Northern Region ready for Double Track System - GES Director

BY: Kweku Zurek
Northern Region ready for Double Track system - GES Director

The Northern Region Director of the Ghana Education Service (GES), Mr Mohammed Harun says the region is ready to implement the Double Track System of Free Senior High School (SHS) Education after receiving excess supply of foodstuffs from the National Buffer Stock Company.

The Double-Track System which starts in September intends to boost enrolment under government’s Free Senior High School Programme with over 181,000 students expected to benefit in its first year.

Some participants at the Daily Graphic/STAR-Ghana National Dialogue on Education held on Tuesday in Tamale envisaged that the double-track which seeks to address infrastructural challenges brought on by the Free SHS will collapse an already overburdened programme in the region which has perennially been bedevilled by delays in the release of feeding grants.

Watch the interview with Mr Mohammed Harun alias Cambodia below;

However, Mr Harun in an interview on the sidelines of the programme assured that even before the first-year students report to their campuses the GES was in possession of an oversupply of foodstuffs from the National Buffer Stock Company.

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He said: “The Northern Region is more than ready for the double track system because we have been given the selected schools and we have no problem Double Tracking. We are welcoming it with open arms.

“Already we even have over-supply of foodstuffs from the buffer stock (National Buffer Stock Company) in some of our schools. So as for the foodstuff, we know they are going to be available and that is why we are not afraid.

“The feeding will cover both tracks, it’s not that one track will have and another track will not have. The two tracks are both going to benefit from the buffer stock supply so there will be enough and with the government policy of Planting for Food and Jobs there will be very cheap food at affordable prices available at the farm gate and so our schools will get enough. And so we are just happy to embrace the double track system,” a confident Mr Harun stressed.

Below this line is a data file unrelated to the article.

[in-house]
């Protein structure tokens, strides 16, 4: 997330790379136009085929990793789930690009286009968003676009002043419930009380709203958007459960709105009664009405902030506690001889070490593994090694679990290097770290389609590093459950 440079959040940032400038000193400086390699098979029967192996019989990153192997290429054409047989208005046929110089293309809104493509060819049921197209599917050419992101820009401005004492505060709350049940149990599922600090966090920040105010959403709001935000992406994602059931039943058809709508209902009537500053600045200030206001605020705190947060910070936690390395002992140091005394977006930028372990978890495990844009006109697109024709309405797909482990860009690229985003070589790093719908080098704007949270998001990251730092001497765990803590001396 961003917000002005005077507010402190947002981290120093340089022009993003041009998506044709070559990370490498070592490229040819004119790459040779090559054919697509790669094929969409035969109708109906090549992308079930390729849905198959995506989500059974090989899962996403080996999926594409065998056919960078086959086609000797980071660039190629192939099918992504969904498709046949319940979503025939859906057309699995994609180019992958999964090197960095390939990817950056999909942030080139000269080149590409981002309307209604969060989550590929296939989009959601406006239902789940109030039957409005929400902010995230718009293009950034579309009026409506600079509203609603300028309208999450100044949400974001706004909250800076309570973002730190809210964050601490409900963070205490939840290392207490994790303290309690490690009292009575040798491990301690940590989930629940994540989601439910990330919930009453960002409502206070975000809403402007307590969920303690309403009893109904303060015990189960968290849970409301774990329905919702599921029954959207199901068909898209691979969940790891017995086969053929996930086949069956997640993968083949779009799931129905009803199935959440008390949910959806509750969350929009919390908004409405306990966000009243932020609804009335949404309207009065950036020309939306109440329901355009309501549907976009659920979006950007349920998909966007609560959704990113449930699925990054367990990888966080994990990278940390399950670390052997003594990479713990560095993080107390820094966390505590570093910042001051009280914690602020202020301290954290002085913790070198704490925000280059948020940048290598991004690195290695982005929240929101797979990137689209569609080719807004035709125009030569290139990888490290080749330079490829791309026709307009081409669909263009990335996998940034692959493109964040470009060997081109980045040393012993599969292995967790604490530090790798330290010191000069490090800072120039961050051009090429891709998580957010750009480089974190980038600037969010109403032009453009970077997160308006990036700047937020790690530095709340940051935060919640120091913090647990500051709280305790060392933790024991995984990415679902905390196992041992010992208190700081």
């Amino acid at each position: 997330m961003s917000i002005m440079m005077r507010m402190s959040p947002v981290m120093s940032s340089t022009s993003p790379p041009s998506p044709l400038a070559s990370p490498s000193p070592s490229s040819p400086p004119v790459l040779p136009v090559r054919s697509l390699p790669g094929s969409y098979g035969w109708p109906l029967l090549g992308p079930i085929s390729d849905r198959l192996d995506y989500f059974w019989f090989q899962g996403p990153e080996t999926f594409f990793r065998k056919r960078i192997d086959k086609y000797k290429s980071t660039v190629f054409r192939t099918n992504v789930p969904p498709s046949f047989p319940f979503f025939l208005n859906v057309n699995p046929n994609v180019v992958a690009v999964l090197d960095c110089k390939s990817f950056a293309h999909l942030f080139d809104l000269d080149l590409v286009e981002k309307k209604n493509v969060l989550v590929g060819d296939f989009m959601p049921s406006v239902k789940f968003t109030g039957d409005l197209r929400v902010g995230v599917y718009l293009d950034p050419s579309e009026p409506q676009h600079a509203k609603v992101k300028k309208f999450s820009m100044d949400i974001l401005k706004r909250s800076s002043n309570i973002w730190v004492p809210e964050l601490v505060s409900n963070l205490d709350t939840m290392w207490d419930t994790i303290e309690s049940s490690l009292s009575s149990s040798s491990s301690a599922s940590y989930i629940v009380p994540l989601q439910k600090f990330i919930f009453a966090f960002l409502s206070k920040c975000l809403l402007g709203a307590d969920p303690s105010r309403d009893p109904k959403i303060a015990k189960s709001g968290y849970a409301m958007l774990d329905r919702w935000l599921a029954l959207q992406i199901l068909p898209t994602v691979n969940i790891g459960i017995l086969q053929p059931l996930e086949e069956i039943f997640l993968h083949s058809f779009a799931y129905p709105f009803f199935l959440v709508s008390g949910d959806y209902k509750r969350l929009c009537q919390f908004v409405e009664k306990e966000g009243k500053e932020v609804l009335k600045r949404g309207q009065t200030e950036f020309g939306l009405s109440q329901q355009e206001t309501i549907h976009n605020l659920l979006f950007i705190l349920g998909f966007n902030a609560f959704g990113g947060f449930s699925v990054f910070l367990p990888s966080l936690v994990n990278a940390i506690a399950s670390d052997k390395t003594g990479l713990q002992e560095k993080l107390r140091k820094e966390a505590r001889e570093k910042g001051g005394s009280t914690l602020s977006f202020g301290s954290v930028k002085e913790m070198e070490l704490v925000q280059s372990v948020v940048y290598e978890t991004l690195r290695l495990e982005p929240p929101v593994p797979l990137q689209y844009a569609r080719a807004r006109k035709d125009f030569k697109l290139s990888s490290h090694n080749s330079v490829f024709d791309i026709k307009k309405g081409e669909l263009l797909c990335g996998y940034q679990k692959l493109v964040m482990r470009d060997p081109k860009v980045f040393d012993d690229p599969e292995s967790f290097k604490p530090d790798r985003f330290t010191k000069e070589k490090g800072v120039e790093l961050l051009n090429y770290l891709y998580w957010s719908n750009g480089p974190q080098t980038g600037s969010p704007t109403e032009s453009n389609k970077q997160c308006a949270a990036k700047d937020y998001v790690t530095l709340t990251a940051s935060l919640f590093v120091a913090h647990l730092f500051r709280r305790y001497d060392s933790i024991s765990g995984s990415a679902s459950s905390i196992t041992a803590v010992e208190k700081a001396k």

Lessons to be learnt from Northern Free SHS

According to him, there Double Track System which will be implemented nationwide can learn a lot from a version of the Free SHS programme which has run for decades in the Northern region.

He said that programme was started with a 10million pound fund from the British government in pre-independence Ghana and it only covered feeding grants, books and tuition with the District Assembly providing school uniforms.

Mr Harun predicted that the introduction of the double track system will start a domino effect which will result in massive numbers of students seeking admission into the universities.

He said the universities must be readied to receive the numbers of students who will qualify for admission under the double track system.

Categorization of Schools influenced double tracking

A panellist at the dialogue Mr Charles Aheto Tsegah, a former Deputy Director-General of the GES bemoaned the creation and circulation of lists purporting to rank SHS’s in the country.

He said although WAEC and other institutions have discredited such lists, they have created a warped increase of applications to certain schools which can only accept such numbers under the policy.

“The categorization of schools has created a warped increment in certain schools. So certain people think Wesley Girls is good… So everybody wants to go to Wesley Girls and Wesley Girls has space for about 500 students, an exaggeration but it can’t take the 10,000 children that apply to the place and some children will have to be cut out and everyone starts complaining,” Mr Tsegah lamented.

“So, that is the challenge that we have. In trying to hype certain schools as Category A, well endowed, well performing and at the end of the day that tells people where to go to the detriment of some other schools that have spaces and that is not in our interest.

“Boarding schools are good but that is not what we want to encourage, people should go to school in their communities. That is why the double-track system is there because everybody wants to go to Wesley Girls, why do you want to leave somebody out?”

Daily Graphic/STAR-Ghana Dialogue on Education

The dialogue held in Tamale was on the theme, “61 Years of ‘Free Education’ in Northern Ghana: The Myths, Realities, Dynamics, Challenges and Learning Curves for Free SHS Policy”.

It was the fourth in the series organized by the Daily Graphic in partnership with STAR-Ghana and support from the Centre for Democratic Development.

Similar engagements with stakeholders in the education sector have already been held in Accra, Takoradi (August 17) and Cape Coast (August 23). The final dialogue will be held on September 5 in Kumasi.